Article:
A global executive has confirmed Porsche will produce a wagon version of its next-generation Panamera due later this year.
The second version of Porsche’s large luxury liftback range is tipped to debut at September’s Paris motor show, however the brand’s US chief Klaus Zellmer has told Automotive News a wagon/Estate bodystyle will follow in time.
“We have to have some patience for [the wagon] to arrive in the US,” said Zellmer, Porsche Cars North America CEO.
“But we are confident that this car will be well received here, despite the fact that this country doesn't really like hatchbacks or wagons.”
The confirmation aligns with reports from MOTOR’s European Correspondent Georg Kacher who reports the ‘shooting brake’ version of the Panamera will be pushed back from 2018 to 2019 production. Patience, indeed.
It is understood a Panamera Estate will look almost identical to the Panamera Sport Turismo concept car (pictured) shown in 2012 as a swoopy, coupe-style alternative to a traditional, boxy wagon.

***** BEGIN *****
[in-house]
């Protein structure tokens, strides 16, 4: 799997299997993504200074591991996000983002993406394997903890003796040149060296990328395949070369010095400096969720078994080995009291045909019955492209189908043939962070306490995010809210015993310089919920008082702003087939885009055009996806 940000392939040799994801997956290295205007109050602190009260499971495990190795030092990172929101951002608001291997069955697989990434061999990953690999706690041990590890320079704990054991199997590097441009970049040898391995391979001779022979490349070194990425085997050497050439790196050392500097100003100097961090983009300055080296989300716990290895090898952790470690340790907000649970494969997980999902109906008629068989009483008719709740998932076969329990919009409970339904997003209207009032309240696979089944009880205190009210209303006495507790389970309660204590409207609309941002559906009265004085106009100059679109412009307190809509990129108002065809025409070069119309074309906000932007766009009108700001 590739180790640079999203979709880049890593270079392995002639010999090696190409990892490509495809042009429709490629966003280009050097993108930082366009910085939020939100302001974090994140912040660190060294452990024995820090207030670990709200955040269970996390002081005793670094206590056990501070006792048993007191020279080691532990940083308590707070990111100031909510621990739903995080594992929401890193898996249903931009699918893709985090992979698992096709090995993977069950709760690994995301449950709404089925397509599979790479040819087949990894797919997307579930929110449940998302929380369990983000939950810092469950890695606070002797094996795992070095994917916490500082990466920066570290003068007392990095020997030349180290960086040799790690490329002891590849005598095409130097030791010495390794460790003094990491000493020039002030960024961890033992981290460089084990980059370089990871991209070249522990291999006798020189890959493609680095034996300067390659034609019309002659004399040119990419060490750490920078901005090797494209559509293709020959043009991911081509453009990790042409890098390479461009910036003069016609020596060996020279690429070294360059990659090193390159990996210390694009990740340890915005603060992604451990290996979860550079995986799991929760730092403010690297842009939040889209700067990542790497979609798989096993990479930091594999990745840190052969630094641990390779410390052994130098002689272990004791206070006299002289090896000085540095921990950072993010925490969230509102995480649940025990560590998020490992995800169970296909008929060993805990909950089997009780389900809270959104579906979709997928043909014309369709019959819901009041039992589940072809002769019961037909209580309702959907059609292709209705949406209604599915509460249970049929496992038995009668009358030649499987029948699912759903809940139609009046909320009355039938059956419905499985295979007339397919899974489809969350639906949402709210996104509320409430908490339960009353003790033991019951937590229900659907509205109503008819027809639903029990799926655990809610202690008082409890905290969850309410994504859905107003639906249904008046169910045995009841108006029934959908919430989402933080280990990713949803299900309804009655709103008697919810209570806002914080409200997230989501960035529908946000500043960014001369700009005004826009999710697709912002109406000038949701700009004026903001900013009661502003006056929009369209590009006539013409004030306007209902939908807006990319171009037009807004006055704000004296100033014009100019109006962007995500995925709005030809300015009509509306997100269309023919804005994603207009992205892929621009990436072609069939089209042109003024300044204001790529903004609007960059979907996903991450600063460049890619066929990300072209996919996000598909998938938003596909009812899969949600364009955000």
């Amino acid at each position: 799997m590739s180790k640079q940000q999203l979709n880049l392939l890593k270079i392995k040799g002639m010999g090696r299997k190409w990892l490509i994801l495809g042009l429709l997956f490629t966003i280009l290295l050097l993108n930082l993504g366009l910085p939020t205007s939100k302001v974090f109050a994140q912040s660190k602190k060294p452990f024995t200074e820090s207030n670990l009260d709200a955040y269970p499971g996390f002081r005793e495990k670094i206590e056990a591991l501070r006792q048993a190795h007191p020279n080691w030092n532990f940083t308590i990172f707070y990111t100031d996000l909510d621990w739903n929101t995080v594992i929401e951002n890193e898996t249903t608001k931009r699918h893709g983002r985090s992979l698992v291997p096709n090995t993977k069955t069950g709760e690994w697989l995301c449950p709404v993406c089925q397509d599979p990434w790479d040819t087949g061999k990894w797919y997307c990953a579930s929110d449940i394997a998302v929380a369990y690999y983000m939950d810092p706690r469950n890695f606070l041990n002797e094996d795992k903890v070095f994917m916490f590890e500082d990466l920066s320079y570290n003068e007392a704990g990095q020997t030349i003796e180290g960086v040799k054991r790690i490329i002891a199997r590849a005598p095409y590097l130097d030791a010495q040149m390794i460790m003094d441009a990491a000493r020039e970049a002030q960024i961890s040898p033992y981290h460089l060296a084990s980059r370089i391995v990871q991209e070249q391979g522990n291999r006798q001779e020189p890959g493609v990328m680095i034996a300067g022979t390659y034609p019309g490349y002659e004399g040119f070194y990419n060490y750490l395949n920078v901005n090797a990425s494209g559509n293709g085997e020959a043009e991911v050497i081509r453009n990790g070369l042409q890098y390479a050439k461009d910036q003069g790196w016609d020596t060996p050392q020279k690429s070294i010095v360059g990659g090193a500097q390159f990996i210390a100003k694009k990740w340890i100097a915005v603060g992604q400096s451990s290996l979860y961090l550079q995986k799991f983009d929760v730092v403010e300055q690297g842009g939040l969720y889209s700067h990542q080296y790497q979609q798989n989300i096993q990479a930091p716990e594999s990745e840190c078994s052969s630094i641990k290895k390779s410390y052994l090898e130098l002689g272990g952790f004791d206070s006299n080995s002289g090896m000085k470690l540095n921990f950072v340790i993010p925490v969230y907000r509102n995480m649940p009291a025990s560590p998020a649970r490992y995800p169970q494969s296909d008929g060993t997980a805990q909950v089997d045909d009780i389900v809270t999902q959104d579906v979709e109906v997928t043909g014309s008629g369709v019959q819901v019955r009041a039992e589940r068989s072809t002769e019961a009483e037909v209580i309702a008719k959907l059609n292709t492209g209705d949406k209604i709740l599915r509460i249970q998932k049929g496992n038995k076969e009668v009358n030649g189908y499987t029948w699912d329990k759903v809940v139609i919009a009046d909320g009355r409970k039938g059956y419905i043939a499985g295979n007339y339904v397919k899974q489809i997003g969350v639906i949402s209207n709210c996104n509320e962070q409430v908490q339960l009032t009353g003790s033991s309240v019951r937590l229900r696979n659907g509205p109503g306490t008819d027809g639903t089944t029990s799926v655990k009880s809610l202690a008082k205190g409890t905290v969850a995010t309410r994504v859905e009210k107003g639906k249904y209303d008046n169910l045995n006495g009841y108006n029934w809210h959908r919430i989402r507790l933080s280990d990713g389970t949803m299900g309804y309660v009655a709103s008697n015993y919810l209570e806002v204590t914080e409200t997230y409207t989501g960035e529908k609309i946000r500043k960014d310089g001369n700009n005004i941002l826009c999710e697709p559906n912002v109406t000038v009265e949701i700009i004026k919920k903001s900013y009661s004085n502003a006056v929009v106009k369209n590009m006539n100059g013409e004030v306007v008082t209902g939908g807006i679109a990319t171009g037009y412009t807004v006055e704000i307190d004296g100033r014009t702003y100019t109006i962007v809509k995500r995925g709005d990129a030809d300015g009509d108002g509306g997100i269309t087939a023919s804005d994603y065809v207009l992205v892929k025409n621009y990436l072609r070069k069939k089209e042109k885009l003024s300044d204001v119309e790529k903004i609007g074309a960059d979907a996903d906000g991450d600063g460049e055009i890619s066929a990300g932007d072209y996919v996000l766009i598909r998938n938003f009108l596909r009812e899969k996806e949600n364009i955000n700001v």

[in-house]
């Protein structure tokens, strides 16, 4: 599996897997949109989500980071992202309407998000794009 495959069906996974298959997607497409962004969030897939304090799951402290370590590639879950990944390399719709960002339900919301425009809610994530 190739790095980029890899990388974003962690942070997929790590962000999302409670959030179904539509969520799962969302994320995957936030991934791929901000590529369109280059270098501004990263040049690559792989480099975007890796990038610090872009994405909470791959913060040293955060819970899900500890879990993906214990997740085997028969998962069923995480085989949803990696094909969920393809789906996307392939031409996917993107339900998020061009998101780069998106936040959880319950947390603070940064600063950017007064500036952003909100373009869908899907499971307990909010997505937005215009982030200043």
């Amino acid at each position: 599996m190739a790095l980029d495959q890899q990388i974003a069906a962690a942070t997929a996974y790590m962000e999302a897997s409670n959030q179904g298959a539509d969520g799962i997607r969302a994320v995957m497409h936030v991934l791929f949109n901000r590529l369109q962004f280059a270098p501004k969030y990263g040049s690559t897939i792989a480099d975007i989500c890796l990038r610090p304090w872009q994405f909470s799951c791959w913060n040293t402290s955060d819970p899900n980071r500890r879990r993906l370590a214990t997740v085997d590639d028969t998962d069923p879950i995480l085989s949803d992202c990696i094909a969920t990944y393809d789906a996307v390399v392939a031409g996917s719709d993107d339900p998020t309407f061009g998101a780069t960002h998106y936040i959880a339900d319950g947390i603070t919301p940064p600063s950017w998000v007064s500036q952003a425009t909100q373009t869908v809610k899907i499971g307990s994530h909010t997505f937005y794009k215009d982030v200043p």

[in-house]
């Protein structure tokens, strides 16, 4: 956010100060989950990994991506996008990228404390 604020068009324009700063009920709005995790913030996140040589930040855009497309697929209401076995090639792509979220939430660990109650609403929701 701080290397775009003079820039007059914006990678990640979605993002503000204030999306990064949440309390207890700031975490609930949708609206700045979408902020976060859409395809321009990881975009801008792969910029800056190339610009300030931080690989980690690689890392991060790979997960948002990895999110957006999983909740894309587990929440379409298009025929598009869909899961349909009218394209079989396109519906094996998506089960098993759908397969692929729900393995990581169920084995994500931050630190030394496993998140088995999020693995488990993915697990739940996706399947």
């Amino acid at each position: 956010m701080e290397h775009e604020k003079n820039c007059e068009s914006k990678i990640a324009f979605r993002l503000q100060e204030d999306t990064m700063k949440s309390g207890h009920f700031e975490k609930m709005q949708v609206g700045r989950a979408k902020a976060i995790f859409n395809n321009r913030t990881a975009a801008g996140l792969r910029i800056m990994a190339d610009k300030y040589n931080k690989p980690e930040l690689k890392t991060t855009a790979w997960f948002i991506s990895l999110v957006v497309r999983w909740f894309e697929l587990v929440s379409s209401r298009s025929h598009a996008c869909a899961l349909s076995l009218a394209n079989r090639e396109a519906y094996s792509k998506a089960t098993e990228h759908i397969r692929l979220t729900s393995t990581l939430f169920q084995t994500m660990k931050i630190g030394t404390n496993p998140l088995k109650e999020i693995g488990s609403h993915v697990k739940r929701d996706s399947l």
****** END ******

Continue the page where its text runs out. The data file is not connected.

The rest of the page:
Several Porsche executives say the next Panamera will right the styling wrongs of the original model.
It will be built on the Volkswagen Group’s MSB modular rear-wheel drive architecture with an improved front-mid-engine layout for improved weight distribution, and a circa-100kg kerb weight reduction compared with the outgoing 1810kg-plus model.
Expect MSB to eventually spawn a next Bentley Continental and Flying Spur, and potentially the next Audi A8.
Porsche last week unveiled a new 404kW and 769Nm 4.0-litre twin-turbocharged V8 petrol engine set for the next Panamera and also Cayenne. Torque is higher than even the current 750Nm Panamera Turbo S, although power is lower than its 419kW probably in the pursuit of efficiency.
With a lighter kerb weight, expect the current 3.8sec 0-100km/h Panamera Turbo S claim to tumble. Meanwhile the usual rear- and all-wheel-drive systems with six- and eight-cylinder turbocharged petrol and diesels will feature.
The Panamera Estate is the one we want, though, and an insider tells MOTOR that Australia will likely get the future sports-wagon. Again, patience.